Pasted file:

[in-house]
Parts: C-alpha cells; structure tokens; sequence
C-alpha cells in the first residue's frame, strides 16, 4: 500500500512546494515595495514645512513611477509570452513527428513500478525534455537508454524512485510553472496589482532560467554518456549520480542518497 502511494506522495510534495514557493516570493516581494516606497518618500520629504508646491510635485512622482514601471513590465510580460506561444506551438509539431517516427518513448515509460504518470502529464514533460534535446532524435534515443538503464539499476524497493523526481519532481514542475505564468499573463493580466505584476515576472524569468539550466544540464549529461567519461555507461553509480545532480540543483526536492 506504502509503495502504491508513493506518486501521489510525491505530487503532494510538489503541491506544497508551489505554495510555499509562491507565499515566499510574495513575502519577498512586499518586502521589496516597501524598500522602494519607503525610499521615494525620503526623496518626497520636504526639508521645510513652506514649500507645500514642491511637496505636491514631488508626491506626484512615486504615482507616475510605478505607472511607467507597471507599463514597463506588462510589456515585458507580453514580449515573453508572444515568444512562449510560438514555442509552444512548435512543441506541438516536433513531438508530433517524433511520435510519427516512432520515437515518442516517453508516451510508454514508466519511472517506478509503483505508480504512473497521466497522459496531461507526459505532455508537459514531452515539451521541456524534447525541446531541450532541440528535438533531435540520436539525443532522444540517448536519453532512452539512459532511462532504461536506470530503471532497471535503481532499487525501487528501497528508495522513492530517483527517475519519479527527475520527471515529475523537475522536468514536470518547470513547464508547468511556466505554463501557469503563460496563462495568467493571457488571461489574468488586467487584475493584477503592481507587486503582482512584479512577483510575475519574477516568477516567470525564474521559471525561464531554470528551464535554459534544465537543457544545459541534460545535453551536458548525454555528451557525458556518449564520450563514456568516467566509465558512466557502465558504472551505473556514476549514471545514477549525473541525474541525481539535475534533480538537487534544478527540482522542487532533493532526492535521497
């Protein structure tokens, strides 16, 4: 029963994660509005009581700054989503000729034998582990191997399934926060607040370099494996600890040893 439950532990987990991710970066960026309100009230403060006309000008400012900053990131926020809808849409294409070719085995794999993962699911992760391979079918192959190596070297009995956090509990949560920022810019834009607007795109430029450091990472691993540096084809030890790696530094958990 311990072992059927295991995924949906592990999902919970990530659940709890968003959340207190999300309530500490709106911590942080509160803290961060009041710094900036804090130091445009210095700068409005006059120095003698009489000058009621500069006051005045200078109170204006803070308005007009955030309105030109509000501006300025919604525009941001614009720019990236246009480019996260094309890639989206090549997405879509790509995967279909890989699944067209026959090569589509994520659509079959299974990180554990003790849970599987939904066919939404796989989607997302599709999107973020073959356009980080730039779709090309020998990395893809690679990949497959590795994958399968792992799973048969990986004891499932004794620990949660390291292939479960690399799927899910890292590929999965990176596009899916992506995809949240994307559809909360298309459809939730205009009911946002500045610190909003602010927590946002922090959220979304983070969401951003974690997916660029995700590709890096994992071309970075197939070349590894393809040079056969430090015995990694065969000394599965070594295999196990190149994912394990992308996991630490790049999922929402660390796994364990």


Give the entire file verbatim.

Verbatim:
[in-house]
Parts: C-alpha cells; structure tokens; sequence
C-alpha cells in the first residue's frame, strides 16, 4: 500500500512546494515595495514645512513611477509570452513527428513500478525534455537508454524512485510553472496589482532560467554518456549520480542518497 502511494506522495510534495514557493516570493516581494516606497518618500520629504508646491510635485512622482514601471513590465510580460506561444506551438509539431517516427518513448515509460504518470502529464514533460534535446532524435534515443538503464539499476524497493523526481519532481514542475505564468499573463493580466505584476515576472524569468539550466544540464549529461567519461555507461553509480545532480540543483526536492 506504502509503495502504491508513493506518486501521489510525491505530487503532494510538489503541491506544497508551489505554495510555499509562491507565499515566499510574495513575502519577498512586499518586502521589496516597501524598500522602494519607503525610499521615494525620503526623496518626497520636504526639508521645510513652506514649500507645500514642491511637496505636491514631488508626491506626484512615486504615482507616475510605478505607472511607467507597471507599463514597463506588462510589456515585458507580453514580449515573453508572444515568444512562449510560438514555442509552444512548435512543441506541438516536433513531438508530433517524433511520435510519427516512432520515437515518442516517453508516451510508454514508466519511472517506478509503483505508480504512473497521466497522459496531461507526459505532455508537459514531452515539451521541456524534447525541446531541450532541440528535438533531435540520436539525443532522444540517448536519453532512452539512459532511462532504461536506470530503471532497471535503481532499487525501487528501497528508495522513492530517483527517475519519479527527475520527471515529475523537475522536468514536470518547470513547464508547468511556466505554463501557469503563460496563462495568467493571457488571461489574468488586467487584475493584477503592481507587486503582482512584479512577483510575475519574477516568477516567470525564474521559471525561464531554470528551464535554459534544465537543457544545459541534460545535453551536458548525454555528451557525458556518449564520450563514456568516467566509465558512466557502465558504472551505473556514476549514471545514477549525473541525474541525481539535475534533480538537487534544478527540482522542487532533493532526492535521497
């Protein structure tokens, strides 16, 4: 029963994660509005009581700054989503000729034998582990191997399934926060607040370099494996600890040893 439950532990987990991710970066960026309100009230403060006309000008400012900053990131926020809808849409294409070719085995794999993962699911992760391979079918192959190596070297009995956090509990949560920022810019834009607007795109430029450091990472691993540096084809030890790696530094958990 311990072992059927295991995924949906592990999902919970990530659940709890968003959340207190999300309530500490709106911590942080509160803290961060009041710094900036804090130091445009210095700068409005006059120095003698009489000058009621500069006051005045200078109170204006803070308005007009955030309105030109509000501006300025919604525009941001614009720019990236246009480019996260094309890639989206090549997405879509790509995967279909890989699944067209026959090569589509994520659509079959299974990180554990003790849970599987939904066919939404796989989607997302599709999107973020073959356009980080730039779709090309020998990395893809690679990949497959590795994958399968792992799973048969990986004891499932004794620990949660390291292939479960690399799927899910890292590929999965990176596009899916992506995809949240994307559809909360298309459809939730205009009911946002500045610190909003602010927590946002922090959220979304983070969401951003974690997916660029995700590709890096994992071309970075197939070349590894393809040079056969430090015995990694065969000394599965070594295999196990190149994912394990992308996991630490790049999922929402660390796994364990």